Pollution in Enfield's rivers

Enfield greatly benefits from having a large network of watercourses, including rivers, lakes, ponds and canals. Unfortunately, many of the watercourses in Enfield suffer from pollution. This can have a negative impact on wildlife, parks and other public green spaces, and health.

Here are the most common types of pollution affecting Enfield’s watercourses, and what can be done to help.

Misconnections and cross-connections

Thames Water logo

Enfield’s sewer system is a separate sewer system, where all the foul water (from toilets, washing machines, dishwashers and baths) drains to the foul sewer and is directed to a sewage treatment plant.

Sometimes, the foul or wastewater from our homes will be wrongly plumbed into the surface water sewer (which drains rainwater runoff to the nearest watercourse). This is called a misconnection.

Misconnection pollution in rivers is often smelly and can show signs of white sewage fungus. It does not make our rivers pleasant and the raw sewage can be a health hazard.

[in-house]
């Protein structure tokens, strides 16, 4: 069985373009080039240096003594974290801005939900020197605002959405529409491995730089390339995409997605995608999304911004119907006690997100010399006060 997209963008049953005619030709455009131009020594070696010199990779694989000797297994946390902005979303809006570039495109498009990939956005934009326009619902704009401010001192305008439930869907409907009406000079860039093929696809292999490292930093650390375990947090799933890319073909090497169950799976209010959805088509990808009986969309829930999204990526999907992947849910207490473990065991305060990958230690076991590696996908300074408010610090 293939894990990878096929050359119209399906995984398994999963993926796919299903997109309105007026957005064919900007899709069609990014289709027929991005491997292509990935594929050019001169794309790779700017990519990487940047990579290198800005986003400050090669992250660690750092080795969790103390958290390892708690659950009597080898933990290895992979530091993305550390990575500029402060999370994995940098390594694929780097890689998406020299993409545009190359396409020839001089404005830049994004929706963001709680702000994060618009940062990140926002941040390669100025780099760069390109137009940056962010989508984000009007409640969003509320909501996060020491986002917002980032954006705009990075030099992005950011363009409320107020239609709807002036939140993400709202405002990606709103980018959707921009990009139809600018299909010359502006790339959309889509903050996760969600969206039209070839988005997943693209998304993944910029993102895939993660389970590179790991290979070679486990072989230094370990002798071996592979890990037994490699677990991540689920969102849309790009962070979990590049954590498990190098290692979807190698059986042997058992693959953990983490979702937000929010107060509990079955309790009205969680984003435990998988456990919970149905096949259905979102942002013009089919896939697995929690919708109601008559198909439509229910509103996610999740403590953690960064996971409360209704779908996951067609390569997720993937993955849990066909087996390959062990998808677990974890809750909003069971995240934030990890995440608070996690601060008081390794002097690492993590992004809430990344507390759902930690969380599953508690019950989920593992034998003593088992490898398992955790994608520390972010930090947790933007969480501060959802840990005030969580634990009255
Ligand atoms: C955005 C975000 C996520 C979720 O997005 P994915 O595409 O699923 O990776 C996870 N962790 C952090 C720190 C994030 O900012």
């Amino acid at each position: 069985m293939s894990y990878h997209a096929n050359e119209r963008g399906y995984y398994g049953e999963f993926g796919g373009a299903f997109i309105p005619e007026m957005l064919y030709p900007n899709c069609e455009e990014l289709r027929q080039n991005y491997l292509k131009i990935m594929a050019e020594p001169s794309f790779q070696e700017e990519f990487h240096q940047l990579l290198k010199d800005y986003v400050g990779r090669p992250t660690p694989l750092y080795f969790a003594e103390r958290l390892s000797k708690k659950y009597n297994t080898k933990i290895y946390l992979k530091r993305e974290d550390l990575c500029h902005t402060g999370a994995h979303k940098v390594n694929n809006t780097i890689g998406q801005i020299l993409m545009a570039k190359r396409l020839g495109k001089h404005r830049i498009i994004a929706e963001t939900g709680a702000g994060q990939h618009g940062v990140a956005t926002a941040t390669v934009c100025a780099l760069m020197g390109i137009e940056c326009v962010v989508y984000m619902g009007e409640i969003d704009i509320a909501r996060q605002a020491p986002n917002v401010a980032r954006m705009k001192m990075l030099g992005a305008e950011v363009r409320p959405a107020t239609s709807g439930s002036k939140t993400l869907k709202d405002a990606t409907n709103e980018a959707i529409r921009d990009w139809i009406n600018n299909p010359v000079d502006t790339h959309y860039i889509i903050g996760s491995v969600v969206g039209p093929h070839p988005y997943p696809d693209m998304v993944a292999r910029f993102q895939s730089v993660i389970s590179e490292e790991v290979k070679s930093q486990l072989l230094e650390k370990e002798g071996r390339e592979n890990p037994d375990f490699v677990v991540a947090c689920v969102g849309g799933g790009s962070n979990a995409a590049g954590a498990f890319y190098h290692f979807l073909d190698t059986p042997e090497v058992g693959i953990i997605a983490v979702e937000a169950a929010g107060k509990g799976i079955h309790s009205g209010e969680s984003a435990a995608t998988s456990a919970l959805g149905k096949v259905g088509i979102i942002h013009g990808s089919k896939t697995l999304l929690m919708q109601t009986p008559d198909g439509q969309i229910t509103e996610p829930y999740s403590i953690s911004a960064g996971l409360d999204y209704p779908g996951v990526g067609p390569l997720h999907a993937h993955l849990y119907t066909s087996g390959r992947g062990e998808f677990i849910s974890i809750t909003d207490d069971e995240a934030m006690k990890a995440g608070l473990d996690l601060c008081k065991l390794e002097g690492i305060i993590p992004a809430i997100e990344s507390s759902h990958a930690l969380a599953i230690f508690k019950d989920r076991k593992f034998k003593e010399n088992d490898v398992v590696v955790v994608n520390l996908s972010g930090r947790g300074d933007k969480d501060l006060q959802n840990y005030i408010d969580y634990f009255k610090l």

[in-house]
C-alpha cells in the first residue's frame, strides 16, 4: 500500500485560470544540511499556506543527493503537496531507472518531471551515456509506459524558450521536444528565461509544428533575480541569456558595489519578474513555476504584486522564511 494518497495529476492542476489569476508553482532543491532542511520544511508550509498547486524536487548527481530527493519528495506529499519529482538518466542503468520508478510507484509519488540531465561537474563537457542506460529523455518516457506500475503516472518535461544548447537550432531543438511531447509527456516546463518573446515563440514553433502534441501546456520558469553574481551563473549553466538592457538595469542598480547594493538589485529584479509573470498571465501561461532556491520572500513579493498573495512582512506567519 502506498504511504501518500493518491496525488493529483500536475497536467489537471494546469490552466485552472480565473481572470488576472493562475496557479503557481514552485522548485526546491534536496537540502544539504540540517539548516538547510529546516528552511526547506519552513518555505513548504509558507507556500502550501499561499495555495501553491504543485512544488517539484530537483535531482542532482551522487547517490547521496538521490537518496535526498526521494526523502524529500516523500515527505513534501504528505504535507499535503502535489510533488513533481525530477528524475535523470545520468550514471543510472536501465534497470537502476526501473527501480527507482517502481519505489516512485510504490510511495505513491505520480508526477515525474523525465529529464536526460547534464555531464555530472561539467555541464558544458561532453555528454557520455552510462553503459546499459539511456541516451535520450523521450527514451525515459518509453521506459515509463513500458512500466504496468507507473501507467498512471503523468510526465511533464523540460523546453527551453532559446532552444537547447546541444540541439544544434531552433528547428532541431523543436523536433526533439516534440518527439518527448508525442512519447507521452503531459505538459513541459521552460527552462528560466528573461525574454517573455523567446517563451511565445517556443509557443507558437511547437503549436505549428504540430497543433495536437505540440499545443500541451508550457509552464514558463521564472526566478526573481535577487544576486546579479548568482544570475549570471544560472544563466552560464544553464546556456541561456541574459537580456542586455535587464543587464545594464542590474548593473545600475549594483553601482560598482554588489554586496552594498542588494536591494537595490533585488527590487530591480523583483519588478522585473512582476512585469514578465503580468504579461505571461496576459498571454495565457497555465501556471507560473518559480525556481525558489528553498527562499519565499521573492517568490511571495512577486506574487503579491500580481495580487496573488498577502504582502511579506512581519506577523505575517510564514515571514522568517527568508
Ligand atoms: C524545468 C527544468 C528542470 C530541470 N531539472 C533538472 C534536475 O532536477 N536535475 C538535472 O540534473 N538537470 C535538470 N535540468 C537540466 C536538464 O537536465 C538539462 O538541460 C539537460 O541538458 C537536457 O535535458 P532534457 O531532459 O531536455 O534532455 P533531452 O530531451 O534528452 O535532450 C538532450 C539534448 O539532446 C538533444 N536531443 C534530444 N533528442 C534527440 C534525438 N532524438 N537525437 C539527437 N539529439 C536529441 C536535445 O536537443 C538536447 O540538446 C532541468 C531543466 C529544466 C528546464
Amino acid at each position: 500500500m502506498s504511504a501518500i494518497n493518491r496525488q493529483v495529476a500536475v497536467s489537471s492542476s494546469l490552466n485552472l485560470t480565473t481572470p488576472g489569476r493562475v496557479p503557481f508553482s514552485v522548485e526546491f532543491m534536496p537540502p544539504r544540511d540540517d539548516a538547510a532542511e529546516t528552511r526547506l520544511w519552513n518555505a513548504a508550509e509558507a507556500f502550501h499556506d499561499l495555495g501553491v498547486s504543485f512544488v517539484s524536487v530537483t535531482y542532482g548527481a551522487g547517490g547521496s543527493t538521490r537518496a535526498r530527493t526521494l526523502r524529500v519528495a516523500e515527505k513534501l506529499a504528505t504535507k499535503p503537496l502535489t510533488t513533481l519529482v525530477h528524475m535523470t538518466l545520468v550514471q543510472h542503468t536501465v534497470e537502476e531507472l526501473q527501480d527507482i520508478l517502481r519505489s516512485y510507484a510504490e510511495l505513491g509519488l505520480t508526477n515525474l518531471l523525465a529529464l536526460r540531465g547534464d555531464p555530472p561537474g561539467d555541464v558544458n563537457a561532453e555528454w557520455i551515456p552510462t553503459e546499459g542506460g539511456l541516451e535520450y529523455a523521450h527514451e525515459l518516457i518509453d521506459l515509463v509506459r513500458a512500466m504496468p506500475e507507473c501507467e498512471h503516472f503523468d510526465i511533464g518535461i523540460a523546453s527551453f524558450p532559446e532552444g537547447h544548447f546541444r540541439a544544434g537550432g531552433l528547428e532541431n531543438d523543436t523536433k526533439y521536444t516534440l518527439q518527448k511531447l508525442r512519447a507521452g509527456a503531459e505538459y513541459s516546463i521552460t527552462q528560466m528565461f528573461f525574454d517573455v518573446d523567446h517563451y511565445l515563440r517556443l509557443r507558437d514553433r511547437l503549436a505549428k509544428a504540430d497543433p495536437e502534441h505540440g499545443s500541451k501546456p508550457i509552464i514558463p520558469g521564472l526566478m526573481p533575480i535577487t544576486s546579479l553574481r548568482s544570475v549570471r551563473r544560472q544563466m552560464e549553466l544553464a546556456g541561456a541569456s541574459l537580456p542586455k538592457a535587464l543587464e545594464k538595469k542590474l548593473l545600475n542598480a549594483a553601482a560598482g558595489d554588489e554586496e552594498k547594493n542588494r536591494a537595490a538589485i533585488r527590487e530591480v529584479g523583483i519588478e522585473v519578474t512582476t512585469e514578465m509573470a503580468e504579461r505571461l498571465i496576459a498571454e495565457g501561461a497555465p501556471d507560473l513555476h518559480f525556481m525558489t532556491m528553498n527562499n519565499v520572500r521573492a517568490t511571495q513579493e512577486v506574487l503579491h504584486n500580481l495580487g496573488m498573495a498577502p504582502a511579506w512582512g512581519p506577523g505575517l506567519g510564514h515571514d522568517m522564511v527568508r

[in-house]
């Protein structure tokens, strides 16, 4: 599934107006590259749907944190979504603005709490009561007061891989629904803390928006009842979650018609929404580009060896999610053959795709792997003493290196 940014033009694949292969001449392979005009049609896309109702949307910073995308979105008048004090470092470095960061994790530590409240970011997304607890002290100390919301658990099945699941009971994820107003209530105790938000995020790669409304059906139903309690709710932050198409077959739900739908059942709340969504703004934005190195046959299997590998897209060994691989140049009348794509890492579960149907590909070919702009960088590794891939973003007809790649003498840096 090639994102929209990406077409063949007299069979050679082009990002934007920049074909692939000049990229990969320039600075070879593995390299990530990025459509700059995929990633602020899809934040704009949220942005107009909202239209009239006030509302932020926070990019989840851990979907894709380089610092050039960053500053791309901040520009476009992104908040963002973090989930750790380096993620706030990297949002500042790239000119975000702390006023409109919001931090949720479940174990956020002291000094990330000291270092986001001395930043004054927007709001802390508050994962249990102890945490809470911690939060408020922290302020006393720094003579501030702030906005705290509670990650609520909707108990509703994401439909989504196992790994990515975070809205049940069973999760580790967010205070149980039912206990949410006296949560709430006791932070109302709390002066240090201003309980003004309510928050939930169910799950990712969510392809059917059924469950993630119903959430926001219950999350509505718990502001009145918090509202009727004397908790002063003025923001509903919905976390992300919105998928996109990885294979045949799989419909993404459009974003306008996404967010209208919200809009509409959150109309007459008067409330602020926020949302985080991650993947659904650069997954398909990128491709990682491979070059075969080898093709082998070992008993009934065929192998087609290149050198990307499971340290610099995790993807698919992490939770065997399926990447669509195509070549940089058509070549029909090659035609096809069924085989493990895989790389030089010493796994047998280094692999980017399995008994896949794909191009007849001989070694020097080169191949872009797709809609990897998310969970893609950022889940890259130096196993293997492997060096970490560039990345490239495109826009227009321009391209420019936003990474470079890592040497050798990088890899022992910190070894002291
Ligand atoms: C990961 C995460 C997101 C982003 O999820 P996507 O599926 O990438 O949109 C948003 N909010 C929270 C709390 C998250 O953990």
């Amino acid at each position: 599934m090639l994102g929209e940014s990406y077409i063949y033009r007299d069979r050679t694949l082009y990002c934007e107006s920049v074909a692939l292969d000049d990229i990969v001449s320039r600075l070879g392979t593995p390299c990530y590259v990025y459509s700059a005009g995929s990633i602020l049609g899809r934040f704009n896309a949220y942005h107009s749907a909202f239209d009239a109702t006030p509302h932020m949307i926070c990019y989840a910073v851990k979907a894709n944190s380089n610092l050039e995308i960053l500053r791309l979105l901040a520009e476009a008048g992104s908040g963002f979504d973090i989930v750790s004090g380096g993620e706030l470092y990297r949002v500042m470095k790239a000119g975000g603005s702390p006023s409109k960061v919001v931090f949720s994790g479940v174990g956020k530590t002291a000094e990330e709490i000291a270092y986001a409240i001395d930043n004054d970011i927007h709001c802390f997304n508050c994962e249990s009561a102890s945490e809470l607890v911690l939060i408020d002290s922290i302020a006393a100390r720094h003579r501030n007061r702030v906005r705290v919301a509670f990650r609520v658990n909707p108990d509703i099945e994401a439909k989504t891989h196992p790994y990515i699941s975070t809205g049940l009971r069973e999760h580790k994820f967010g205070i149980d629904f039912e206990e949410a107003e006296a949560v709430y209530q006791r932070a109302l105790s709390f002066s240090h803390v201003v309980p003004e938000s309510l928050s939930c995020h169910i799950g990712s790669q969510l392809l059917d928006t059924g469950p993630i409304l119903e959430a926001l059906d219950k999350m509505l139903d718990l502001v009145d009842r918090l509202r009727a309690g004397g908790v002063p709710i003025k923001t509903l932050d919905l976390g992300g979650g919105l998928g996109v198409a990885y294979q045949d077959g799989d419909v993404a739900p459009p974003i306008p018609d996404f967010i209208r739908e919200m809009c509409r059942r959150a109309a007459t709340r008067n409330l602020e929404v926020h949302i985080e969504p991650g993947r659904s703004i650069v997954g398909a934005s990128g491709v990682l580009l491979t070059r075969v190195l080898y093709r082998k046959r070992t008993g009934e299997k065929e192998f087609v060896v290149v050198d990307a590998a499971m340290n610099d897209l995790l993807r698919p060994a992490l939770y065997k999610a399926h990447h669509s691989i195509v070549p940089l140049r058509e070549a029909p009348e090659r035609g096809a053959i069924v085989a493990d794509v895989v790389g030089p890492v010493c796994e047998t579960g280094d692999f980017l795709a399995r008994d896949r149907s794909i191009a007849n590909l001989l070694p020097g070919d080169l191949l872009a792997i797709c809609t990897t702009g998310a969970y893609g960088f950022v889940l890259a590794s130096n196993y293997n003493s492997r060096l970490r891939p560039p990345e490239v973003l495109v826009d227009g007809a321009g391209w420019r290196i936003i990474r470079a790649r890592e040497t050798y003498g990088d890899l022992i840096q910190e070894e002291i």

The Houndsden Stream has been suffering from ongoing misconnection pollution, which has been a great concern for residents and groups.

Peter Leedham, spokesman for the Pymmes BrookERS Community Group says, “Raw sewage entering the Houndsden Gutter is disgusting for local residents and makes it impossible for wildlife to thrive.”

Dr Sandra Rachman, an Enfield resident says, “The condition of the watercourse (Houndsden Stream) is the worst I have seen it in 20 years. We all have a part to play, Thames Water are actively sourcing the problem and cleaning up regularly. Residents and the general public should protect these resources and take care to not add to the pollution.”

Misconnections are illegal and are the responsibility of the homeowner to rectify. You can find out more about misconnections and how to rectify them at ConnectRight. When replacing pipework, appliances or undergoing house work, such as a new extension, make sure you use a verified plumber. Thames Water can help you find an approved plumber.